Born Harold Rubin in New York City, Robbins later claimed to be a Jewish orphan who had been raised in a Catholic boys' home, whereas in reality he was the son of well-educated Russian- and Polish-Jewish immigrants. He was raised by his father, who was a pharmacist, and his stepmother, in Brooklyn.
Robbins dropped out of high school in the late 1920s to work in a variety of jobs including errand boy, bookies' runner and inventory clerk in a grocer's. He was employed by Universal Pictures from 1940 to 1957, starting off as a clerk but attaining promotion to executive level.
His first book was Never Love a Stranger (1948). The Dream Merchants (1949) was a novel about the American film industry, from its beginning to the sound era. Again, Robbins blended his own experiences with historical facts, melodrama, sex and action, into a fast-moving story. His 1952 novel, A Stone for Danny Fisher, was adapted into a 1958 motion picture King Creole, which starred Elvis Presley.
Among his best-known books is The Carpetbaggers – featuring a loose composite of Howard Hughes, Bill Lear, Harry Cohn, and Louis B. Mayer. The Carpetbaggers takes the reader from New York to California, from the prosperity of the aeronautical industry to the glamor of Hollywood. Its sequel, The Raiders, was released in 1995.
After The Carpetbaggers and Where Love Has Gone (1962) came The Adventurers (1966), based on Robbins’s experiences living in South America, including three months spent in the mountains of Colombia with a group of bandits. He created the ABC television series The Survivors (1969-1970), starring Ralph Bellamy and Lana Turner.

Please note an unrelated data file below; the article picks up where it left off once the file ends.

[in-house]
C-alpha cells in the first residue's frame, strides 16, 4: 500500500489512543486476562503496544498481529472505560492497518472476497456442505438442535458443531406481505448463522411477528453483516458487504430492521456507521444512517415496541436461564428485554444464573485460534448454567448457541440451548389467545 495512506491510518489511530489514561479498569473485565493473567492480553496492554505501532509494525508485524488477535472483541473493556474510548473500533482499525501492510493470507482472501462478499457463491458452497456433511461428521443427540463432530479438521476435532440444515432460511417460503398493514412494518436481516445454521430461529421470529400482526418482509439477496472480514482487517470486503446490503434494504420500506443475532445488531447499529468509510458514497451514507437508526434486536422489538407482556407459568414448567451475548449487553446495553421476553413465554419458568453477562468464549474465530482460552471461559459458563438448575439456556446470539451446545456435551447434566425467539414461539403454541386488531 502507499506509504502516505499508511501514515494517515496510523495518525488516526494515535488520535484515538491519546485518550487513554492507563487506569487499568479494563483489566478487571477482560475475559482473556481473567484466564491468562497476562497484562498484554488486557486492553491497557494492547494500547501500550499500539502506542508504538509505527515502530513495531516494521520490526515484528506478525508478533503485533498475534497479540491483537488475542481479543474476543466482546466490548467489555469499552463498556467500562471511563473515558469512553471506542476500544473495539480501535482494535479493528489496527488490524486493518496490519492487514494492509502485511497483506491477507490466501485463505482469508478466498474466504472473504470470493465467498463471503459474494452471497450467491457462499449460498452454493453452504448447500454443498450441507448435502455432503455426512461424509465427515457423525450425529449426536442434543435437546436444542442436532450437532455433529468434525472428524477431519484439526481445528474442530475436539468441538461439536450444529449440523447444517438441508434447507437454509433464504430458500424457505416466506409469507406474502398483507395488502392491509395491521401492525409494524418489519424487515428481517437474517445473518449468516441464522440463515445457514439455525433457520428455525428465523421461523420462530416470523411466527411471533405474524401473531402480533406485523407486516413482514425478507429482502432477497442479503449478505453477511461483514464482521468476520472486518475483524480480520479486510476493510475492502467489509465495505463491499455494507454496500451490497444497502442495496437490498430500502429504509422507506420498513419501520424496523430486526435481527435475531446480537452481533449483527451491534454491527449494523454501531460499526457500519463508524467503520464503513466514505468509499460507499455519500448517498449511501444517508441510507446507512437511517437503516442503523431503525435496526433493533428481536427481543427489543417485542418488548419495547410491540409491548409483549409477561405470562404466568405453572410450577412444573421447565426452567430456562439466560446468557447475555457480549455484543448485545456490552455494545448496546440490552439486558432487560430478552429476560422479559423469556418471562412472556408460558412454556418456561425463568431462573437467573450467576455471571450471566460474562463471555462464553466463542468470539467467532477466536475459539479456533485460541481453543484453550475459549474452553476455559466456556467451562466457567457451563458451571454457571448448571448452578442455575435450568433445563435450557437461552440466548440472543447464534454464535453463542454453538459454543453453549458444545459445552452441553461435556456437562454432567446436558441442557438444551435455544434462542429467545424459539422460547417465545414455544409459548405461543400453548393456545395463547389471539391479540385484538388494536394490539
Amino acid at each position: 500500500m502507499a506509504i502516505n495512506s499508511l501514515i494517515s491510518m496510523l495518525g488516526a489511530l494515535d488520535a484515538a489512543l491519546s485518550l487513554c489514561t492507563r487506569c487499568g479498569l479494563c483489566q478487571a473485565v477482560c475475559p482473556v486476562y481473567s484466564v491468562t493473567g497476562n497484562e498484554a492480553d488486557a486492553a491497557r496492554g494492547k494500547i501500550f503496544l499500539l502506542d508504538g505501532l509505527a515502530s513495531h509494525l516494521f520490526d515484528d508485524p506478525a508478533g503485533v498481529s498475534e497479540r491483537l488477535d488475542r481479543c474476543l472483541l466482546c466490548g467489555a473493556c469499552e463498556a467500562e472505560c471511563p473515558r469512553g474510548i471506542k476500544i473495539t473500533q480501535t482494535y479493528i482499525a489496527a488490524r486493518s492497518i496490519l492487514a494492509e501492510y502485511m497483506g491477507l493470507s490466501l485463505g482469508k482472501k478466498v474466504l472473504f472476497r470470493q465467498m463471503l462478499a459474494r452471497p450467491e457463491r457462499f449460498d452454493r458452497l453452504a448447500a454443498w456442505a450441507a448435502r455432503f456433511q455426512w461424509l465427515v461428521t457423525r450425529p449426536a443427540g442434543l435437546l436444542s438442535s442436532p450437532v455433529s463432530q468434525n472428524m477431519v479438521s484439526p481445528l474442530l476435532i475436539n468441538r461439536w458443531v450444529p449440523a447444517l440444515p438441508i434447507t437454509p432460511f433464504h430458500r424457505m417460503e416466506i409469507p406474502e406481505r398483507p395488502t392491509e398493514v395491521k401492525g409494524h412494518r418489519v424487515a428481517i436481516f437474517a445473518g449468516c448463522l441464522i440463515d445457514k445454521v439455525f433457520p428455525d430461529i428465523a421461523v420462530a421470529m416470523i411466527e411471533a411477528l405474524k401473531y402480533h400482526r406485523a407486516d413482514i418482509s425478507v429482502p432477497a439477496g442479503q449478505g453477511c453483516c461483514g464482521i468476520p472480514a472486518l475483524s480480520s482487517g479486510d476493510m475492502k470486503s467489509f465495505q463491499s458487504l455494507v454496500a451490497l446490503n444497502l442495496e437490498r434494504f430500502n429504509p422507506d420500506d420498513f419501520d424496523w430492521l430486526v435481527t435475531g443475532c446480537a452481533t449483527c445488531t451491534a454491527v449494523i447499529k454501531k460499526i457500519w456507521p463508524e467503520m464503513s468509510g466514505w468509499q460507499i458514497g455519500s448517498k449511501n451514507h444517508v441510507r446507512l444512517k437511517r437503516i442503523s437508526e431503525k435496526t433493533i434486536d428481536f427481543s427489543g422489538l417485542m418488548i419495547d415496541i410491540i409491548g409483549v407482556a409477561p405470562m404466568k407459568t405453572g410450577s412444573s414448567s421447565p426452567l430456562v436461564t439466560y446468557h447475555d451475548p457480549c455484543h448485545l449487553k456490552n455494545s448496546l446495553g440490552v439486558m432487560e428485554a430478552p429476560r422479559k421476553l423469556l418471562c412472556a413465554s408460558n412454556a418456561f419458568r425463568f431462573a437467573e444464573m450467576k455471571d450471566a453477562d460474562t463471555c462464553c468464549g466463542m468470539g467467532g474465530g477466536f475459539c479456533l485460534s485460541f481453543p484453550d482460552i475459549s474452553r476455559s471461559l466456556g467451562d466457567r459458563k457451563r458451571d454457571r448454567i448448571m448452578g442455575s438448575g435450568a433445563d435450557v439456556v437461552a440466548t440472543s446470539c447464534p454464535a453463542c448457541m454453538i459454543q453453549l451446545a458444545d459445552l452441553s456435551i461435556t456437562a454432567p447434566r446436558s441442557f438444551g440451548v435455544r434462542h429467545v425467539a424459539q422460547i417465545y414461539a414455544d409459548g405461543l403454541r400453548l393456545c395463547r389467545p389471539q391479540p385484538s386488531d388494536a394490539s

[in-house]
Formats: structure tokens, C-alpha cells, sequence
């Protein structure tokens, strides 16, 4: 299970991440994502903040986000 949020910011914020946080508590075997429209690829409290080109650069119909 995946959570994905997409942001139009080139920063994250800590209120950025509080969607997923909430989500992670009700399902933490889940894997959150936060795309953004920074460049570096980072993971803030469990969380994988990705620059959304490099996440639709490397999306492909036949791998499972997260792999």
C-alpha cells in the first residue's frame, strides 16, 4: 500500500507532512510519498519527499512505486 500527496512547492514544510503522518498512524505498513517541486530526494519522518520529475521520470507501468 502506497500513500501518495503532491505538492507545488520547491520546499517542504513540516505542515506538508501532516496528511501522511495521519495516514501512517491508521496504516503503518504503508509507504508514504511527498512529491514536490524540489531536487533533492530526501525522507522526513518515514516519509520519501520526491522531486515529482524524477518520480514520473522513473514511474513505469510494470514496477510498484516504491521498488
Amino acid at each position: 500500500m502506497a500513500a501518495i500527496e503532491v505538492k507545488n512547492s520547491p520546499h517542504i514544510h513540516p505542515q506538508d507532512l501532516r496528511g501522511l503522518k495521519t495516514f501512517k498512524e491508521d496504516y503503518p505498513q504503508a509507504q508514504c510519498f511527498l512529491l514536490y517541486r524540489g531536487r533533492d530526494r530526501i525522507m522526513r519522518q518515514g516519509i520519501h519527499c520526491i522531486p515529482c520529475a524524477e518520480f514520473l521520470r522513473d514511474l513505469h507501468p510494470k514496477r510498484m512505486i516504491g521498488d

Robbins' editors included Cynthia White and Michael Korda and his literary agent was Paul Gitlin.
Since his death, several new books have been published, written by ghostwriters and based on Robbins's own notes and unfinished stories. In several of these books, Junius Podrug has been credited as co-writer.
From the Hodder & Stoughton 2008 edition of The Carpetbaggers 'about the author' section:
Robbins was the playboy of his day and a master of publicity. He was a renowned novelist but tales of his own life contain even more fiction than his books. What is known is that with reported worldwide sales of 750 million, Harold Robbins sold more books than J.K. Rowling, earned and spent $50m during his lifetime, and was as much a part of the sexual and social revolution as the pill, Playboy and pot. In March 1965, he had three novels on the British paperback bestseller list – Where Love Has Gone at No.1, The Carpetbaggers at No.3 and The Dream Merchants in the sixth spot.
His widow, Jann Robbins, has republished 12 of his most famous titles with AuthorHouse Publishing.
Robbins was married three times. His first wife, Lillian Machnivitz, was his high school sweetheart. His second wife, Grace Palermo Robbins, whom he married in 1965 and divorced in the early 1990s, published an account of her life with Robbins in 2013. During his marriage to Grace, Robbins's hedonistic lifestyle became a source of notoriety. He subsequently married Jann Stapp in 1992, who was his wife until his death. He spent a great deal of time on the French Riviera and at Monte Carlo until his death from respiratory heart failure, at the age of 81 in Palm Springs, California. His cremated remains are interred at Forest Lawn Cemetery in Cathedral City. Robbins has a star on the Hollywood Walk of Fame at 6743 Hollywood Boulevard.